Project files are stored in standard XML format. Below are each possible tag and a brief description of what it is used for.

<Stanno>—This is the parent tag for each stanno, or neural network. All networks must exist inside a stanno tag.

<Title>—The title of the network. This is sometimes used within output code modules as the name of the class or module.

Example: <title>My Network</title>

<ReportInterval>—During training, this specifies how often (in epochs) to report the current RMS error of the network. In no instance will the report be printed more than twice every second. (Default: 100)

Example: <reportinterval>5000</reportinterval>

<WorkDir>—Using WorkDir, you can specify a separate folder for holding the training and testing data for the network. (Default: blank)

Example: <workdir>C:\Projects</workdir>

<DestDir>—Using DestDir, you can specify a separate folder for where the output code modules will be saved. (Default: blank)

Example: <destdir>C:\Projects</destdir>

<Layers>—This specifies the number of layers as well as the number of nodes for each layer. The example below puts together a 3 input, 2 output network. If Layers does not exist, ANNML will attempt to determine the architecture from the input training data. If it can determine the number of inputs and outputs from the training data, it will default to a 3 layer network with the hidden layer containing 2n+2 nodes where n equals the number of inputs. Most networks only require 3 layers. If more layers are required for a particular data set, 4 will usually be sufficient. More layers will make training more accurate, but will hurt the network's ability to generalize outside of training. Additional layers will also make training slower. You can have up to 6 layers in an ANNML network.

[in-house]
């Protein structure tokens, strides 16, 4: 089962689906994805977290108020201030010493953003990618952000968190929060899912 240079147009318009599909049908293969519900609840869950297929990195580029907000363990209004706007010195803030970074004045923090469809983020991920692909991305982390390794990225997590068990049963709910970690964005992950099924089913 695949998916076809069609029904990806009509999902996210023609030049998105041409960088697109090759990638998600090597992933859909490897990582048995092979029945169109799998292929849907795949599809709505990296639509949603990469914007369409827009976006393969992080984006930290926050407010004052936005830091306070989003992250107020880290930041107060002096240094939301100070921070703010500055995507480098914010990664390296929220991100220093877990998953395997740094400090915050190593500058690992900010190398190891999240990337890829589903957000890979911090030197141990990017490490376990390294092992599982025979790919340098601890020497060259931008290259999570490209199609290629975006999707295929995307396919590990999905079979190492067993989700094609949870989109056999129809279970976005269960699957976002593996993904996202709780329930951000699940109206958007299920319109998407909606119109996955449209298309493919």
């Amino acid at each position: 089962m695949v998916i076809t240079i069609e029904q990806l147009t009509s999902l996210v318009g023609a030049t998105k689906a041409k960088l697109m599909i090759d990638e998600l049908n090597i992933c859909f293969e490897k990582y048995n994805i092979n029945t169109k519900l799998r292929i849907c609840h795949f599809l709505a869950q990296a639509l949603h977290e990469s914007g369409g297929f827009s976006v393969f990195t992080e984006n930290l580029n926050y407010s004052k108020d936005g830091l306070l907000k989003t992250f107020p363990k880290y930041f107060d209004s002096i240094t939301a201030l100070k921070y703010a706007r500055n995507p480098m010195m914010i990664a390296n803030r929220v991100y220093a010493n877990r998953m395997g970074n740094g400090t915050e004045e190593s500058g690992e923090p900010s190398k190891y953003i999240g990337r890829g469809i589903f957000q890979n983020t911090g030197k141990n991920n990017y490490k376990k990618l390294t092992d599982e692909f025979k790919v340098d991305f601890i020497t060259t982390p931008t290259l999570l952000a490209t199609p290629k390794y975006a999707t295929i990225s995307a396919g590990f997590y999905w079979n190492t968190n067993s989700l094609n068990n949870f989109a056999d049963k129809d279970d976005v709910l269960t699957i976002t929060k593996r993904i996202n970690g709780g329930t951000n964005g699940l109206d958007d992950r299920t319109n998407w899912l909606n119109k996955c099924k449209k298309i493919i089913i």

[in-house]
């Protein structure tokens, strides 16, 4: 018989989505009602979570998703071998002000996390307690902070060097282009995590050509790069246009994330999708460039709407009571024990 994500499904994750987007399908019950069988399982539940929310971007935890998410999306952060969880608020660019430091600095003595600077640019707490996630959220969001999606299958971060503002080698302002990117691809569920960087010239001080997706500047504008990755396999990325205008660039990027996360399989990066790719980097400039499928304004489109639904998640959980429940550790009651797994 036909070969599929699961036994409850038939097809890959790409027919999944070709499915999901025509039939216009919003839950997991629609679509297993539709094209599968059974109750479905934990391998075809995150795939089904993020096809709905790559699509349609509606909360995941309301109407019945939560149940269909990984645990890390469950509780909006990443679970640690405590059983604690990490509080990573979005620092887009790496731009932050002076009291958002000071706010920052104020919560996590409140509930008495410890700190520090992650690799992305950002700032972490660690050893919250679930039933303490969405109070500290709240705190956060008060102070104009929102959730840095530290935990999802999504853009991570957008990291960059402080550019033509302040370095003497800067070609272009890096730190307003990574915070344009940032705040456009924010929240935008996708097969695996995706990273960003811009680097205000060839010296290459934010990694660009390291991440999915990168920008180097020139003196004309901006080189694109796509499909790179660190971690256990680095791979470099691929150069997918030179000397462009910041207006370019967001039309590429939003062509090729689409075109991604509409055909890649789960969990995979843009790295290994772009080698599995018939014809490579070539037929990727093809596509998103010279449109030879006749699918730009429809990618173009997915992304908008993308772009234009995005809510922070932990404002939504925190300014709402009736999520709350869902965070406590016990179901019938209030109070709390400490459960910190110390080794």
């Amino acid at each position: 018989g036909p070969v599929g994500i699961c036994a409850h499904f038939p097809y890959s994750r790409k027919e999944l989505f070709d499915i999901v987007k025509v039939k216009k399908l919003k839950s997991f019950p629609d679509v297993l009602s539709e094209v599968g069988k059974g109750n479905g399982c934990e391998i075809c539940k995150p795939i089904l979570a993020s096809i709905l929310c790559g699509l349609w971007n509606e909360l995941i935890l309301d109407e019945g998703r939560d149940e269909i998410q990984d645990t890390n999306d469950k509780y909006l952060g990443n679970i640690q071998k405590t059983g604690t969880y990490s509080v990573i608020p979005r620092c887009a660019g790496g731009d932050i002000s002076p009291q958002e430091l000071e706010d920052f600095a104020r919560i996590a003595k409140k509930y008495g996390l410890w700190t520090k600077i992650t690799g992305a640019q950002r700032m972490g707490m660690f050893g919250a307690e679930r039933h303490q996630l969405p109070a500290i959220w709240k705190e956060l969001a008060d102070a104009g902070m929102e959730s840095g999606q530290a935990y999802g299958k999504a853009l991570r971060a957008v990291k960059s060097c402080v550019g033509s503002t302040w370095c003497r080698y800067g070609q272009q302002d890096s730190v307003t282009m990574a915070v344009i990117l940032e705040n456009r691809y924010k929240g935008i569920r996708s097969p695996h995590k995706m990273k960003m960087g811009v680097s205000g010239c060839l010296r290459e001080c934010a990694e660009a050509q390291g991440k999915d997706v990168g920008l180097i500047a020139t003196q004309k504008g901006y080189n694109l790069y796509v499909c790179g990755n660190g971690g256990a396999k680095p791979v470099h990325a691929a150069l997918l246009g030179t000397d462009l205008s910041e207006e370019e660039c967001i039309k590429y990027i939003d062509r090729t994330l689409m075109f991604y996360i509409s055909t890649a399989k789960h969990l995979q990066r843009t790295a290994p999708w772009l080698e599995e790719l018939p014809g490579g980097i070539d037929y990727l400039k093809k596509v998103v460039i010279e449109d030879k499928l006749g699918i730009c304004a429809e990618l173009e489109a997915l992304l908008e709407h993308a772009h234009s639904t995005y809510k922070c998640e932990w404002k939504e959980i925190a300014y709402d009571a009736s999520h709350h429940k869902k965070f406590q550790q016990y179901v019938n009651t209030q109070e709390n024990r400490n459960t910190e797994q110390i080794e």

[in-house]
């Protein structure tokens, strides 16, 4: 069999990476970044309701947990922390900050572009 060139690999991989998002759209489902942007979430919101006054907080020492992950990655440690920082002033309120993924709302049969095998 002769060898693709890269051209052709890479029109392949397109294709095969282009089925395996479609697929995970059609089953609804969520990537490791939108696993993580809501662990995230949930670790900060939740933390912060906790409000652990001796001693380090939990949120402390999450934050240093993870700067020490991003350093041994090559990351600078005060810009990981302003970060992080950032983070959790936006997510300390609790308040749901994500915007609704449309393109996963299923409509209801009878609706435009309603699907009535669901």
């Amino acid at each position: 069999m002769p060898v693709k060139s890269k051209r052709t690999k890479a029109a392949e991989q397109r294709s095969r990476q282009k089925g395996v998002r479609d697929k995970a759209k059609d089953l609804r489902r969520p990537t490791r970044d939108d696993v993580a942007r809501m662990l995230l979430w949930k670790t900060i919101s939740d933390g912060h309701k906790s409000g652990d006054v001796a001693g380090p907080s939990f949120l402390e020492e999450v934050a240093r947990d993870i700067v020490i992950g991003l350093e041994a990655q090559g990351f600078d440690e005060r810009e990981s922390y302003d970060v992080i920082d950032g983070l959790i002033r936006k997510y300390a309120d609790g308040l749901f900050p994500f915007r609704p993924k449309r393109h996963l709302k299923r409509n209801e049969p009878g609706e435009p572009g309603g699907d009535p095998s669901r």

Example: <layers>3, 8, 2<\layers>

<Seek>—This is the parent tag for Automatic Architecture seeking. If this tag exists, the system will attempt to find the optimal network architecture for the current project. Note: After finding an optimal architecture, it is necessary to change the number of hidden layer nodes in the <Layers> tag to match the new architecture. Otherwise, loading any saved weights from the optimized set will result in an error due to the saved data in the weights file not matching the XML description of the network. Also, after training an optimized network, it may be desirable to remove this tag and its children from the ANNML project, as any further training of the network with this tag block present will result in another search for an optimal architecture.

<Attempts>—A child of Seek, this specifies the number of different architectures to try before deciding on a winning architecture.

Example: <attempts>20</attempts>

<Subset>—A child of Seek, this specifies the percentage of the original input data to reserve for the generalization phase of the optimal architecture seek.

Example: <subset>10</subset>

<MaxNodes>—A child of Seek, this specifies the maximum number of nodes possible for any given layer in the network during the seek phase.

Example: <maxnodes>100</maxnodes>